[Date Prev][Date Next][Thread Prev][Thread Next][Date Index][Thread Index]

[ale] Moving my phone into the 20th Century



A year ago I was in exactly your position.  I went to the CyanogenMod site
( http://www.cyanogenmod.org) and looked at the phones they said were
compatible with the current release version. Then I went to the Verizon
site and did an inner join. That brought the choice down to 3 models.  I
wound up with an HTC Incredible 2 which I rooted & installed CM 7 on in a
weekend or two.  It's been a rock ever since, and I have no crapware
installed by Verizon on it.  Most 3rd-party ROMS will allow you to do
tethering or personal wifi right from the OS; Verizon's build of Android
has this feature disabled.  In addition, there have been security scandals
related to software installed on proprietary Android builds -- another good
reason to beware of them.  (
http://www.engadget.com/2011/12/01/carrier-iq-what-it-is-what-it-isnt-and-what-you-need-to/,
http://arstechnica.com/tech-policy/2013/02/ftc-orders-htc-to-fix-its-reasonable-security-failures-on-android/
)

You should get a dual-mode (GSM/CDMA) phone if you can.  GSM and CDMA are
two competing mobile phone protocols; GSM is open, but CDMA is proprietary.
Alas, Verizon uses CDMA technology, so any phone you use with their network
must talk this protocol.  CDMA doesn't use the little smartcard gizmo (
"SIM card"), which means that a CDMA-only phone is tied to its carrier --
you cannot easily use it on any other cell phone carrier. With a GSM phone,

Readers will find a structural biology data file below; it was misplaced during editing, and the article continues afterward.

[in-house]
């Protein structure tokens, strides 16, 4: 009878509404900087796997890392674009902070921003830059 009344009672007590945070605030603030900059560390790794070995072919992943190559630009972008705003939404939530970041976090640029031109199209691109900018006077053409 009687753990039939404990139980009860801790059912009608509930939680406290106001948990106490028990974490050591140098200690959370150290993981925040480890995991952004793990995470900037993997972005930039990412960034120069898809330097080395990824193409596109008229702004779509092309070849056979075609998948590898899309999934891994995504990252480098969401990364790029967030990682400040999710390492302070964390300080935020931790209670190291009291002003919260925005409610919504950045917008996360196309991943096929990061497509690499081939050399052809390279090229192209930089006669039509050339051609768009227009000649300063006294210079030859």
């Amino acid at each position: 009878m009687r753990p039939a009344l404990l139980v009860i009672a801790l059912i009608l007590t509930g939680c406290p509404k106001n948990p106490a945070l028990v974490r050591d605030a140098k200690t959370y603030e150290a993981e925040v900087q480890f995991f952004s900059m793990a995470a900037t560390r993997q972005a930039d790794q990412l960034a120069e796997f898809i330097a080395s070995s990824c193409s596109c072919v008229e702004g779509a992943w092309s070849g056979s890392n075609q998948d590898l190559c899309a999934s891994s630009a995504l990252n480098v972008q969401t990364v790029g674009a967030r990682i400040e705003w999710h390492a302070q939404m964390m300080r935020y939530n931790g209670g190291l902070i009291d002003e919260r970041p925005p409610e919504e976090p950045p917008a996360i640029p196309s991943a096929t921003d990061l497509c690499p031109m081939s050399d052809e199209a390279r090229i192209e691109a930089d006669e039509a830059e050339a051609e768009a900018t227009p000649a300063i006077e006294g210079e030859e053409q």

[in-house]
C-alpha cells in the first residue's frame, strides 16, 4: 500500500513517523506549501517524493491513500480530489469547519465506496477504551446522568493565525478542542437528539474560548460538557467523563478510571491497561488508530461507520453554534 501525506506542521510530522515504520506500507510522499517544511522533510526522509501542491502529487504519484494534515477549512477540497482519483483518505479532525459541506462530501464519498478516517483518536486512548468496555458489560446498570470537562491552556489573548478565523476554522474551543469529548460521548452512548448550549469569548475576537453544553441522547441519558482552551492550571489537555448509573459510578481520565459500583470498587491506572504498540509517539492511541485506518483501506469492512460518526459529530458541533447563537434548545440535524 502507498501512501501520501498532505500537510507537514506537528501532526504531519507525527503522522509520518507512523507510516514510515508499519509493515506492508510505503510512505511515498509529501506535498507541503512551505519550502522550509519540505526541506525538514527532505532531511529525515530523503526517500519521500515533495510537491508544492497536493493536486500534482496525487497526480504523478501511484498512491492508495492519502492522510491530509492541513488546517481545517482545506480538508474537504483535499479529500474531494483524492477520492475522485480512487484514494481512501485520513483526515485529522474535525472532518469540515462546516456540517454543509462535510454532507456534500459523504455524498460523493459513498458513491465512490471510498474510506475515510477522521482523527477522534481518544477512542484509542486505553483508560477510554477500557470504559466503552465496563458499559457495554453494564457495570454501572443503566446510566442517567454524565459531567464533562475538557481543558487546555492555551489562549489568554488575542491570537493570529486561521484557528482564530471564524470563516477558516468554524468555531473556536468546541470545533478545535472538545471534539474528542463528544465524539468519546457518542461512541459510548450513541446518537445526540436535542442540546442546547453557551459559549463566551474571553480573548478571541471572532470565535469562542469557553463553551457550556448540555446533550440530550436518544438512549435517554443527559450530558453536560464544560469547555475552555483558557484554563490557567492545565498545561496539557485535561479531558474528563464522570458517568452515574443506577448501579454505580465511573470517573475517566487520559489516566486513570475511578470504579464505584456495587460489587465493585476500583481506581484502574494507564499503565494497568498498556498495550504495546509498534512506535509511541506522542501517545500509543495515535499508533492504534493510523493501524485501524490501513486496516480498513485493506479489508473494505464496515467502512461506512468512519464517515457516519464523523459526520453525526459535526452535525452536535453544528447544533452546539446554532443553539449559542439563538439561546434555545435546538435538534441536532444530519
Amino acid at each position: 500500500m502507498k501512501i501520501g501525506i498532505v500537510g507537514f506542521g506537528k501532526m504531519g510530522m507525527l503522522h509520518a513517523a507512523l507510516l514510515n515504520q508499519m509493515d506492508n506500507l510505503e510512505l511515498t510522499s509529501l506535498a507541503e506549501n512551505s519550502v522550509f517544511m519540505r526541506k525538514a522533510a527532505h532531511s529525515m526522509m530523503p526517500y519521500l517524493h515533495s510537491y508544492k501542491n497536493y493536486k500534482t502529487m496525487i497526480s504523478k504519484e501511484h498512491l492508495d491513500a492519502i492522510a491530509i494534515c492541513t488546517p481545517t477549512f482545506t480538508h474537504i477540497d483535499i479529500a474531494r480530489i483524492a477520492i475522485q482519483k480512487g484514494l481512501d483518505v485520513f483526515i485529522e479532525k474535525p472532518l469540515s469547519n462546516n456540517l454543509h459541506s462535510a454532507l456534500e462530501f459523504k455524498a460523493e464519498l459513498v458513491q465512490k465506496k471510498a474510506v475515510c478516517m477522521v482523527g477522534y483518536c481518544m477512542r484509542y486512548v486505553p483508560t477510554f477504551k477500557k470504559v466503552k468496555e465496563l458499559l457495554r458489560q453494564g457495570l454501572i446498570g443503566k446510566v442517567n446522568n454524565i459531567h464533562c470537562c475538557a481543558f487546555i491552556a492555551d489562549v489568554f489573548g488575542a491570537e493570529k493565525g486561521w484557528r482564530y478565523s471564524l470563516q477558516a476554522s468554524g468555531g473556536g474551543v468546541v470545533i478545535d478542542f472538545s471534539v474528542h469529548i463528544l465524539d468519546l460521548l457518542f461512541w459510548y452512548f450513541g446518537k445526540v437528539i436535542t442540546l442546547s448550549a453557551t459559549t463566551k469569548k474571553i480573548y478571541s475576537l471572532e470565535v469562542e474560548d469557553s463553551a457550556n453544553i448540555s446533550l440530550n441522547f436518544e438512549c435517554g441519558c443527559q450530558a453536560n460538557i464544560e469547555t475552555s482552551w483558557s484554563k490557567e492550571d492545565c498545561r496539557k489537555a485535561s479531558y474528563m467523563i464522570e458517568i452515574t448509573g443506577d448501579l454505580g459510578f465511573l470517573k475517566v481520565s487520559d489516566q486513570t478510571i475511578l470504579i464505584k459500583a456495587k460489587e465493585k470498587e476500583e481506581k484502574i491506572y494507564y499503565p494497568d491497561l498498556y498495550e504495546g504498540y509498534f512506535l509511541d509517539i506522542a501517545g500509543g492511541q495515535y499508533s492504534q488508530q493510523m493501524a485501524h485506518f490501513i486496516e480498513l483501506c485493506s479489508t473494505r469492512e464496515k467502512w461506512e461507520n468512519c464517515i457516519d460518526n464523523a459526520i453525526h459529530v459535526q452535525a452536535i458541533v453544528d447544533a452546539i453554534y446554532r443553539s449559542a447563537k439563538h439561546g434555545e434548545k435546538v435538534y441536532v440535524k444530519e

changing carriers is usually as easy as getting a new SIM card.  Most
European carriers use GSM , so if you're planning an overseas trip the GSM
capability is very handy.

Be aware that your spiffy new smartphone is a significant security risk. US
law is still in flux over whether the police can confiscate and search your
smartphone.  As long as it is turned on, it will give anyone interested
very strong clues to your location, even with the GPS feature turned off.
OTOH, watching my brother navigate with his smartphone in a strange city
was one of the things that persusuaded me to get one.

As for development, your Development environment should be separate from
your production environment.  It's easy to pick up a used smartphone for
next to nothing -- they're even surprisingly easy to repair.  The dev tools
are all free and easy to find, and linux seems to be the environment of
choice  for using them.

-- CHS




On Wed, Apr 17, 2013 at 3:41 PM, JD <jdp at algoloma.com> wrote:

> On 04/17/2013 03:30 PM, leam hall wrote:
> > We have Verizon as the wireless carrier. Would like to get an Android
> based
> > phone on the chance I start doing programming on it. What phones are the
> best to
> > have for programming purposes?
> >
>
> Whatever Google sells, like the Nexus4.  Don't know if that is available
> unlocked for Verizon or not.  Mine is GSM.
>
> By stating with google devices, you prevent the network-provider delays in
> getting updated OS releases.  It also means you run the reference platform
> for
> Android.
>
> If you plan to run other firmware, then I don't know.
>
> Programming for Android isn't really performed "on the phone" - most devs
> use
> Eclipse on Linux or Windows for development and only use any specific
> phone for
> testing purposes.  While it shouldn't be necessary to have any specific
> Android
> phone for most application development and testing, there do seem to be
> phone
> that are modified by the cell companies which appear to introduce very
> noticeable incompatibilities.  Some programs don't work on some phones and
> I
> can't think of any reason beyond vendor customizations or terrible drivers
> for
> that to happen.
> _______________________________________________
> Ale mailing list
> Ale at ale.org
> http://mail.ale.org/mailman/listinfo/ale
> See JOBS, ANNOUNCE and SCHOOLS lists at
> http://mail.ale.org/mailman/listinfo
>
-------------- next part --------------
An HTML attachment was scrubbed...
URL: <http://mail.ale.org/pipermail/ale/attachments/20130418/b9c8670a/attachment.html>